Which came first?
It’s fair to say that Qigong came before the martial art of Tai Chi. There are silk paintings that were discovered in Hunan province in 1973 that date to two centuries B.C. They show ancient exercises that were the forerunners to modern Qigong. It is likely that Qigong-like health movements existed many centuries before that.
On the other hand, Tai Chi is likely to be at most 800 years old. There are many “origin” stories with regards to Tai Chi. One of the most readily accepted is that it originated in the Wudang mountains in China with its creator Zhang Sanfeng, who lived in the 12th century. Zhang Sanfeng was an expert in the martial arts originating from the famous Shaolin temple. His genius was in fusing his martial skills with Taoist Qigong and meditation techniques. The hybrid he created was called Neijia and was the likely precursor of Tai Chi Chuan.
If Qigong came first, why is Tai Chi more well-known?
In the spread of anything that comes out of China, there are normally many factors at play. For centuries Tai Chi was a closely guarded military secret passed down from master to student. Tai Chi became well known over a hundred years ago when a famous martial artist named Yang Luchan became a head coach for the bodyguards and soldiers that guarded the forbidden city in Beijing. He later taught the health aspects of his art to the royal family and various members of high society. Once the Chinese public found out about this, they wanted to know more about the martial art that produced such great health results. Hence the origin of Yang-style Tai Chi.
Subsequently, many Tai Chi teachers spread the art throughout China, and then in the 50s and 60s across Asia and the West. It is important to note however that the martial aspects became less and less emphasised as the art spread.
Qigong on the other hand has traditionally always been a relatively secretive and closely guarded art. It’s only in the past few decades, that Qigong has been widely accessible even to a Chinese audience. However, now with the new speed of information more and more people are finding out about the powerful benefits of the art.
And this is how, even though Qigong is older than Tai Chi, most people are only finding out about it much later.
Which will suit you better?
I find that many people doing Tai Chi would be better served by training with Qigong because of their needs and objectives. The vast majority of people starting out in Tai Chi are interested in health and not fighting. They want something that is calming and of low impact. Great. However, Tai Chi takes much time and effort to memorise and perform an intricate sequence of movements. In a typical class, teachers will focus on solo forms which are confusing and incredibly difficult to learn and remember. People who are looking for benefits but who don’t have much time are left frustrated and de-motivated. They can’t progress without the teacher standing at the front of the class and when they go home they are often lost.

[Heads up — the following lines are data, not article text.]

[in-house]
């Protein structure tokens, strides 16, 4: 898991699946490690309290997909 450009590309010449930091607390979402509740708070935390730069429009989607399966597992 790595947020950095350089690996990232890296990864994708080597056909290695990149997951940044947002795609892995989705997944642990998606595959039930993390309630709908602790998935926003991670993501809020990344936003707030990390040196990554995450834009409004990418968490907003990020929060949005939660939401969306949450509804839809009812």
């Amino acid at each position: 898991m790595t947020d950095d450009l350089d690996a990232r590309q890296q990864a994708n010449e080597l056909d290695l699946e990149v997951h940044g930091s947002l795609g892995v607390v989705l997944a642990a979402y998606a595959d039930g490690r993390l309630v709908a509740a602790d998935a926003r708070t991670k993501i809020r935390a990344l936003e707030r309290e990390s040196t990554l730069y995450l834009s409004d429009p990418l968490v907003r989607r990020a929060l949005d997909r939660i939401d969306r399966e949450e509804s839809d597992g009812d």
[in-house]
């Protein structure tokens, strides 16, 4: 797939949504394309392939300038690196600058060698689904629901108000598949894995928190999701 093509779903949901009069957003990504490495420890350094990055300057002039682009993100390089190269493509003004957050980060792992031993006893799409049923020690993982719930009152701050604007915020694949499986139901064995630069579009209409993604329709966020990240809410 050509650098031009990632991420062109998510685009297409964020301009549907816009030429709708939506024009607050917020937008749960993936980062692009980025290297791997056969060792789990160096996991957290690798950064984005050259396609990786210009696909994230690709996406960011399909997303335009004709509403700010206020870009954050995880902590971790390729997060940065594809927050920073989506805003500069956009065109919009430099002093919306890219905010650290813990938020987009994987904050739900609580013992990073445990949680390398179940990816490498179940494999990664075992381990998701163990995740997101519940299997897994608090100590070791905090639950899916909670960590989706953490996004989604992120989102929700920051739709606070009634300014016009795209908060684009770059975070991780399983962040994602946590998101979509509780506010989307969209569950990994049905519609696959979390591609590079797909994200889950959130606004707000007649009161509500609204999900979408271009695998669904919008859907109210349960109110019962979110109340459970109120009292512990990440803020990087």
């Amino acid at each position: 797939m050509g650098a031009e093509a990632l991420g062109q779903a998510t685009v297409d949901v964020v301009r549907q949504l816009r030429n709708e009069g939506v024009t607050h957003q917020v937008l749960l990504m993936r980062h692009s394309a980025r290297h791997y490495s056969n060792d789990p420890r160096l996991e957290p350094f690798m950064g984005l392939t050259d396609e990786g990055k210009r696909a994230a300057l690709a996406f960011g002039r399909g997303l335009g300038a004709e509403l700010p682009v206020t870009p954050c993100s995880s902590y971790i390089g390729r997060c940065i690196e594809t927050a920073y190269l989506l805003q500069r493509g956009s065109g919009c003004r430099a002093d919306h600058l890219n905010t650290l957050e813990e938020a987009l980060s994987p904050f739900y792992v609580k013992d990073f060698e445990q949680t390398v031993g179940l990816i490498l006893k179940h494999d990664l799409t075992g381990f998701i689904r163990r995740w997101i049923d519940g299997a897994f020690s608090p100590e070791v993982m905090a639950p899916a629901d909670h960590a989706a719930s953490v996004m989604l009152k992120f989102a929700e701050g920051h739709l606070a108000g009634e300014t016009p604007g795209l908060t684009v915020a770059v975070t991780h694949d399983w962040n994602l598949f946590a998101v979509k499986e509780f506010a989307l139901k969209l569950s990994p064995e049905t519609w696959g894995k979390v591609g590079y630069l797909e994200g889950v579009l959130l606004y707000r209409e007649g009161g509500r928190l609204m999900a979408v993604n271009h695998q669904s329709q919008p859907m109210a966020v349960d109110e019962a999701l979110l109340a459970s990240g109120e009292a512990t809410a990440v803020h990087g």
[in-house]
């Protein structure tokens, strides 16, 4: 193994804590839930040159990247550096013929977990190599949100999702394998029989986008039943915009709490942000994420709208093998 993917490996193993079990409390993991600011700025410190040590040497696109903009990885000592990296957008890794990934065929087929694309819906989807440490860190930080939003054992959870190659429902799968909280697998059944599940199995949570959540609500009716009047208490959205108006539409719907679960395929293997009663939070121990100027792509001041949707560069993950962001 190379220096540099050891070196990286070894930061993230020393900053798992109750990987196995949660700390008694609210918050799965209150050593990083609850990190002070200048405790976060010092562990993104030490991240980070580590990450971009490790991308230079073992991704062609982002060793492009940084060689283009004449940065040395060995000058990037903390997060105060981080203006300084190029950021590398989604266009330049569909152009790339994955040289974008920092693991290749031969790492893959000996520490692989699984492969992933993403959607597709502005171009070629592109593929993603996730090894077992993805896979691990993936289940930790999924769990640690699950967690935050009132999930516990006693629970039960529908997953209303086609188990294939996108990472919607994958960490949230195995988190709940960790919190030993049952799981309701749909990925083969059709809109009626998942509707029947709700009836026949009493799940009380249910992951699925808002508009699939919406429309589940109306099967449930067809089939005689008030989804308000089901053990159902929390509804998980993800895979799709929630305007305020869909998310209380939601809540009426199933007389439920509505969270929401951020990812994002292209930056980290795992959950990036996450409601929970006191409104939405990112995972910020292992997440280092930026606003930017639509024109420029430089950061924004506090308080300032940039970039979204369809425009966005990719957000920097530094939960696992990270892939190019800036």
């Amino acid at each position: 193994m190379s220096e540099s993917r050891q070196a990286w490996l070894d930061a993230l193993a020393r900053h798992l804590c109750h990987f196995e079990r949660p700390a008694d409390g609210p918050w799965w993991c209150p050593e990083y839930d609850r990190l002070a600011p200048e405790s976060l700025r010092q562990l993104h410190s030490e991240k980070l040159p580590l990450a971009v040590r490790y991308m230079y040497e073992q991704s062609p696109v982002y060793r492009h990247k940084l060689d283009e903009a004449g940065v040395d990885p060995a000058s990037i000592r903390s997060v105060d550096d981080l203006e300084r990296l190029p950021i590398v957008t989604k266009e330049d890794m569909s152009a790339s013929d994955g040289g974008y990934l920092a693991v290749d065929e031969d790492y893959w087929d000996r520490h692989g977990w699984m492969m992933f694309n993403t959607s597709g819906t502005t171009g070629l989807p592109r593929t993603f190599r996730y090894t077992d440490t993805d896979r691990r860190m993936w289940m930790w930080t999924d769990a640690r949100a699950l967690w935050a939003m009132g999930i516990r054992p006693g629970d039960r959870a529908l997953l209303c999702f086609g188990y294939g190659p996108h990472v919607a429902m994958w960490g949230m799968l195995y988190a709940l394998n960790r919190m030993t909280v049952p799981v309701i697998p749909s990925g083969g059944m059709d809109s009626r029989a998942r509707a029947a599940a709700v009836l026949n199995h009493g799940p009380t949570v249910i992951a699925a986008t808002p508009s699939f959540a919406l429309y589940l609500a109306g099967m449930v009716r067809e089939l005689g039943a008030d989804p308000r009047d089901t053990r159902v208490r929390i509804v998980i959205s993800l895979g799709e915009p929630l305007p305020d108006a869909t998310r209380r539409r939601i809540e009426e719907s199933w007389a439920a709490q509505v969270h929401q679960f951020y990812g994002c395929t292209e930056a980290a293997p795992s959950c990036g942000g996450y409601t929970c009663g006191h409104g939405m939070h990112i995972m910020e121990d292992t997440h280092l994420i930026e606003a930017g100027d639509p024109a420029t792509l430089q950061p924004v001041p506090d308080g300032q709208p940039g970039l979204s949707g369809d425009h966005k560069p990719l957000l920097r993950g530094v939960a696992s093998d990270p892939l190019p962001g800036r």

For those interested in staying healthy, spry and improving their longevity, Qigong is much more suitable. This is not to say Tai Chi can’t deliver the same, but it will take much longer. Qigong is easier to learn and more cost effective if those are your goals.
Let’s return to our questions:
What’s the difference between them? Which came first? And which one will suit me best?
- Tai Chi is a martial art. Qigong is energy cultivation. Tai Chi however, incorporates important Qigong concepts.
- Qigong came first, but you probably heard about Tai Chi before Qigong for a variety of reasons.
- If you are limited in either time or patience, and are more focused on health and vitality, Qigong is probably a better choice. If you are willing to devote more time (and money) toward personal training and instruction, and are more attracted to the martial arts – then Tai Chi might be the way to go.
I hope this blog has helped to settle the great Tai Chi vs. Qigong question for you.
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All the best